The story in the novels and in the film takes place between 1622 and 1643, with the easily manipulated Felipe IV, king of the House of Austria, reigning over the nation. The empire is in a steady decline and the rich aristocracy must coexist with the everyday poor. Poverty is visible on the streets with rundown taverns situated right next to exquisite architecture. In this society of splendor, decadence, and war, Reverte introduces his protagonist, Captain Alatriste. The charismatic hero is a complex individual - part mercenary, part man of honor, and always temperamental. Surrounded by equally dangerous men, some historical figures and some fictional characters, Alatriste chooses to trust only a select few.

Antonio Banderas, Puss In Boots himself, was originally interested in starring in and directing the picture, but the producers were not keen to some of his ideas and the talks fell through. As a result, Danish-American actor Viggo Mortensen nabbed the titular role. Before anyone questions how a Spaniard could be passed over for a Danish-American in a Spanish language production, it should be known that Mortensen spent a lot of time in South America as a child and speaks the language fluently. He is also arguably a better actor than Banderas and can pull off the part with the necessary menace and chilly apathy. Just look at his performance in A History of Violence for an example. Furthermore, he has plenty of experience with horses and swordplay having made the Lord of the Rings trilogy and Hidalgo and should be able to carry the epic with ease and credibility.

Gael García Bernal was the first choice for the part of Íñigo de Balboa, Alatriste's right hand man. Eventually the role went to Unax Ugalde, whose name is probably not familiar to a vast majority of Americans. Elena Anaya, who some may remember from the disappointing Hugh Jackman blockbuster Van Helsing, will play Angelica de Alquézar, Balboa's love interest. With a prominent role also in the upcoming In the Land of Women, she may quickly become a crossover star.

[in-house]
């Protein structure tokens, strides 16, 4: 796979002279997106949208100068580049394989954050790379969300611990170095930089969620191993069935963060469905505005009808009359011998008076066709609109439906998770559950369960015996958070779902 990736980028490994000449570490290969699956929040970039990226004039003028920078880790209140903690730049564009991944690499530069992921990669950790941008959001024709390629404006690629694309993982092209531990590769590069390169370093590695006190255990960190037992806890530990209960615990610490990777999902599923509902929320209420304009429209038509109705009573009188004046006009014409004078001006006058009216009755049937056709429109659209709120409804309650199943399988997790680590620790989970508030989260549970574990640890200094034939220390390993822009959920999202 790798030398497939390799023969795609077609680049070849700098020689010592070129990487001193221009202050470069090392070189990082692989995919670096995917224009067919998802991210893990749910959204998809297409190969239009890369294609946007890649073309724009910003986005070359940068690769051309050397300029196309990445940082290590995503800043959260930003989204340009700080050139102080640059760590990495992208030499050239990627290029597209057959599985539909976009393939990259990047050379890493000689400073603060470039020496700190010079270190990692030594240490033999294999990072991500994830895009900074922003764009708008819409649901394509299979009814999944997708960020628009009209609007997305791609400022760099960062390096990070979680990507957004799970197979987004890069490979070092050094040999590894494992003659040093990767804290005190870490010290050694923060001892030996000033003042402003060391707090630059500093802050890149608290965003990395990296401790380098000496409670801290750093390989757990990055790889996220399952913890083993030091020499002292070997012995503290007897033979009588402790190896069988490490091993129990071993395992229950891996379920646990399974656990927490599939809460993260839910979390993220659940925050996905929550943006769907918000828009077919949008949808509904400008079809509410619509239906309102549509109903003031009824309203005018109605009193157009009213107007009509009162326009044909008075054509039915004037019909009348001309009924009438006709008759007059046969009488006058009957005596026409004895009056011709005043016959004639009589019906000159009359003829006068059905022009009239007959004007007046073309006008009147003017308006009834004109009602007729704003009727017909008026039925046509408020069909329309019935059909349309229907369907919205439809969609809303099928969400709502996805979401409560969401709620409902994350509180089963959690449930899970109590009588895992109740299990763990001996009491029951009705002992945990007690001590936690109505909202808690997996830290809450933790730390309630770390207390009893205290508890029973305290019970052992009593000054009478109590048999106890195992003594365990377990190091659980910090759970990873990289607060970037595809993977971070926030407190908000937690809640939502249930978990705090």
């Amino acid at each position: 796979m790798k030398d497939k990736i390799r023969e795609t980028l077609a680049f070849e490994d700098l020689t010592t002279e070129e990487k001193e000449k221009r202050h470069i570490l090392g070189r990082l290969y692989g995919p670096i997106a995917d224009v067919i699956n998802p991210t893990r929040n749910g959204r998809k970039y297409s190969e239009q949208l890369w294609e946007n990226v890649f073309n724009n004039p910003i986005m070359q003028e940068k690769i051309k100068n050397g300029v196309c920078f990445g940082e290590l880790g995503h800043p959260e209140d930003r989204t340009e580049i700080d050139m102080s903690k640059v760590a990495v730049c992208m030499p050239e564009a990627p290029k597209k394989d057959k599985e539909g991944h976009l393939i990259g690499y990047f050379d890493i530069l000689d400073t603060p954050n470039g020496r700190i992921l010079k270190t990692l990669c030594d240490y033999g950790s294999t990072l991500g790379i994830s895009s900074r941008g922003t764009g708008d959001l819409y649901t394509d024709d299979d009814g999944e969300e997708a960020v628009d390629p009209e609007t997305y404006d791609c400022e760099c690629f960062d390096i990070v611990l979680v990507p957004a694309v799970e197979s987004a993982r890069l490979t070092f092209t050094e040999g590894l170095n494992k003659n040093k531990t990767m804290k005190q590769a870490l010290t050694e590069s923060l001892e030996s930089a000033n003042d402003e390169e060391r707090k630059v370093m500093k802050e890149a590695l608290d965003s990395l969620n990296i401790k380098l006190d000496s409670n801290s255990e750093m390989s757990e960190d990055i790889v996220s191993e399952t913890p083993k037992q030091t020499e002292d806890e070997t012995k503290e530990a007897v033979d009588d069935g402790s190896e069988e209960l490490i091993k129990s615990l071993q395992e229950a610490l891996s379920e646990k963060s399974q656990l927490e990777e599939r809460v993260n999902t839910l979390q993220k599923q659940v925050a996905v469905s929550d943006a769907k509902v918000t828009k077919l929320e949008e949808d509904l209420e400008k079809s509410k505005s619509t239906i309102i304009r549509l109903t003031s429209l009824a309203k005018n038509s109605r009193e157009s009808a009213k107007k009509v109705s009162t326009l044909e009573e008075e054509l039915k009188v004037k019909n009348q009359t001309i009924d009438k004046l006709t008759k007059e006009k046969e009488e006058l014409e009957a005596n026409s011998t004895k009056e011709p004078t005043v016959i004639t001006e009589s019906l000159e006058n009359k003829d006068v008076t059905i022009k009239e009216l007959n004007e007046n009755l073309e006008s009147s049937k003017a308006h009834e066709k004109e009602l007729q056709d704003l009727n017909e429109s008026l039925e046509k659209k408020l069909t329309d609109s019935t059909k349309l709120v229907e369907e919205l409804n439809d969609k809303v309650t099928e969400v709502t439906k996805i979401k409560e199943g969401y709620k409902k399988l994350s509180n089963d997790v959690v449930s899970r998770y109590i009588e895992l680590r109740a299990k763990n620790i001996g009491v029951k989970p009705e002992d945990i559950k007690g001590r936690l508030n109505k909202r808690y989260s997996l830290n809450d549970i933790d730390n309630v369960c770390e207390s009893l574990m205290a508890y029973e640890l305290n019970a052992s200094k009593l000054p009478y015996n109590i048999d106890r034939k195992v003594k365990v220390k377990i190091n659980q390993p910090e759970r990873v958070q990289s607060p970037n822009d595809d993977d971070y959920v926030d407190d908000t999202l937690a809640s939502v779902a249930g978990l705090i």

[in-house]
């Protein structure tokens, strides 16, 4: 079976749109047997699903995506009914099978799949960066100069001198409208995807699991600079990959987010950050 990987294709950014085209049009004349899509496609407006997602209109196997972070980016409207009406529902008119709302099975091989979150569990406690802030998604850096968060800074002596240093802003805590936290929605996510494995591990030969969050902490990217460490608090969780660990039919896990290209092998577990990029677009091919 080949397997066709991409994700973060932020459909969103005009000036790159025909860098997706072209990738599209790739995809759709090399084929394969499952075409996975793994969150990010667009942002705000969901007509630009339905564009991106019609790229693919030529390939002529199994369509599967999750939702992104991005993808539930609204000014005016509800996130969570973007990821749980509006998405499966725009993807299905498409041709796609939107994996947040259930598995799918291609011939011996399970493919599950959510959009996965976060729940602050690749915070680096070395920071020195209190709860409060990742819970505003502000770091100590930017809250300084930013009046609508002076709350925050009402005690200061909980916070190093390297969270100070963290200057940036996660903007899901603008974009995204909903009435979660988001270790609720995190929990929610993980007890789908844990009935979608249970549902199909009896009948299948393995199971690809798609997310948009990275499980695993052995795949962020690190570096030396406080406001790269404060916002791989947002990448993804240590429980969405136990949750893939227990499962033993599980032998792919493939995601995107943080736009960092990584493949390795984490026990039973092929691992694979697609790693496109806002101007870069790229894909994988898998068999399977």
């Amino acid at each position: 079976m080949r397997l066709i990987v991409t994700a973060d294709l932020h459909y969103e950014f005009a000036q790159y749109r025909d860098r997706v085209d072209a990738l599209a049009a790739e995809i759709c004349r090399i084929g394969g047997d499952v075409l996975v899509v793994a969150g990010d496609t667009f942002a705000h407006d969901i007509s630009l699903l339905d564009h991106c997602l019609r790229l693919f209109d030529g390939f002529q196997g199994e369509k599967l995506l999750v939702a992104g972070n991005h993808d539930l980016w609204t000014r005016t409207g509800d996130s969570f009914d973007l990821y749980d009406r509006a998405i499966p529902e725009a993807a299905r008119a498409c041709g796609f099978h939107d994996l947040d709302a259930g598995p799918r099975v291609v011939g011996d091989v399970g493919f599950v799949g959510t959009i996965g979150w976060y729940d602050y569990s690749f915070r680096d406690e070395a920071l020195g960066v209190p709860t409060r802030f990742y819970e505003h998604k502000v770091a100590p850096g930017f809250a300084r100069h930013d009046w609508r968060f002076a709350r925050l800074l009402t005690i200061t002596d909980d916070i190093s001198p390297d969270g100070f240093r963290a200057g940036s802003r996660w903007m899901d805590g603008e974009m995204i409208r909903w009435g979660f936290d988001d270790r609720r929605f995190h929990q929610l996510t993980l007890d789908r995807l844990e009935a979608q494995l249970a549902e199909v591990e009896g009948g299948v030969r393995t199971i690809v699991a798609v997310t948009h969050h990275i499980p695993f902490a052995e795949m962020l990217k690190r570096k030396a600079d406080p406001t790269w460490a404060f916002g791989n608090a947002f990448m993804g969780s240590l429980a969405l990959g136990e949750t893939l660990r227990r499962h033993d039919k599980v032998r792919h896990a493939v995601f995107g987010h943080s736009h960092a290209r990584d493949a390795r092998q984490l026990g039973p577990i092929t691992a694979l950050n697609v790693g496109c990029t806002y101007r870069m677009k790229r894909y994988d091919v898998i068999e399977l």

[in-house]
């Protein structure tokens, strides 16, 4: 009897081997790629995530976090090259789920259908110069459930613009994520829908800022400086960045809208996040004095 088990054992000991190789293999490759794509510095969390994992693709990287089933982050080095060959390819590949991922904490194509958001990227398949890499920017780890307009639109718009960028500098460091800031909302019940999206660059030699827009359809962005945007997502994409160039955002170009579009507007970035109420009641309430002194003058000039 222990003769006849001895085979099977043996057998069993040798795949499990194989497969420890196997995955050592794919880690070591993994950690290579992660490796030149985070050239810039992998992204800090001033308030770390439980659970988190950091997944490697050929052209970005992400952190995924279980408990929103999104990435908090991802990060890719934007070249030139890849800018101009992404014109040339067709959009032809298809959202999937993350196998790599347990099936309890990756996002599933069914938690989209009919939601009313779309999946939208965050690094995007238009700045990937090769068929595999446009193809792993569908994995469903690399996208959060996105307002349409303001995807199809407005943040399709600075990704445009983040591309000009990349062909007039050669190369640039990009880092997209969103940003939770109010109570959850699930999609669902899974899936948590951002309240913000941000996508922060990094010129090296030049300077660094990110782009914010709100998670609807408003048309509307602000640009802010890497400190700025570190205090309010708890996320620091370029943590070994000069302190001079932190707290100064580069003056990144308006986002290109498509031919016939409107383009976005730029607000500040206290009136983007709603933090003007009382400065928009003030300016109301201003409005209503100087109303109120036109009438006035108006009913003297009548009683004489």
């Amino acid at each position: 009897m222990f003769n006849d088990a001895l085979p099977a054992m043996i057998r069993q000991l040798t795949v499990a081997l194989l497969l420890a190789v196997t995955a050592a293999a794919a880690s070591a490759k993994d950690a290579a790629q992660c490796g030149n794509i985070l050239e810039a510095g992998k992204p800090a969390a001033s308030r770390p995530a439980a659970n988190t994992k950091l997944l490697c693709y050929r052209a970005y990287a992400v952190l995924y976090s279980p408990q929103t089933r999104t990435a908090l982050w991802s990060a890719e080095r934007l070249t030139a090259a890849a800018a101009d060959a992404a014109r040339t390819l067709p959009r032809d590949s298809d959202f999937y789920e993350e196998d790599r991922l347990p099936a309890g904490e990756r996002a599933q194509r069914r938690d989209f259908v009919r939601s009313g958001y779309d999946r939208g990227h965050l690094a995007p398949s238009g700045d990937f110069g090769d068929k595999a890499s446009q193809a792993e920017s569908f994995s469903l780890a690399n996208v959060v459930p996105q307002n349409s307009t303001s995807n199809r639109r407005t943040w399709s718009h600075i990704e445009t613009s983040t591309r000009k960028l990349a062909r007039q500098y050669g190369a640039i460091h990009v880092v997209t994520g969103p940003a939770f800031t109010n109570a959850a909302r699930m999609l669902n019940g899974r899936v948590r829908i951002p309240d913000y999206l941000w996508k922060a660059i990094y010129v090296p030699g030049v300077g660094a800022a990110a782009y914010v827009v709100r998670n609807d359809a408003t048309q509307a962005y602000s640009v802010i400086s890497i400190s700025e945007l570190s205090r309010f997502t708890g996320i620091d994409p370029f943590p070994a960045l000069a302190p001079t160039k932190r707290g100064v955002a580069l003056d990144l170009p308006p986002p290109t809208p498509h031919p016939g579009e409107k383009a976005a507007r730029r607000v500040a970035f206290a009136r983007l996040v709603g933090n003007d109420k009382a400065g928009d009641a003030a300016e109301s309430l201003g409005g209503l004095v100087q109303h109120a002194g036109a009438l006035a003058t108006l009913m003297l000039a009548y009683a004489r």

Principal photography took place throughout Spain as the filmmakers focused on authenticity. Special care went into the costumes, the battle sequences, and the historical accuracy. More than 10,000 extras were hired to take part in the production. In fact, at approximately $30 million, Alatriste is the most expensive Spanish feature film ever. Since that's actually peanuts compared to the budget of the average American blockbuster, it raises an interesting point. When it comes to subtle artistic statements, European cinema probably surpasses American contributions to the art form, but no other nation in the world can make an epic movie like Hollywood. Why struggle through a Spanish blockbuster when there are already dozens of useless American ones each year? On the other hand, this is where some of that European elegance may come in handy. Instead of a pompous and unbelievable, special effects heavy extravaganza, Alatriste is likely to lay out a plausible storyline and feature characters of some depth and dimension that can further the plot and enhance the action. Hopefully, it can become a film that blurs the lines between right and wrong and offers some room for thought and interpretation, which would be vastly preferred to a simplistic or heavy-handed flick.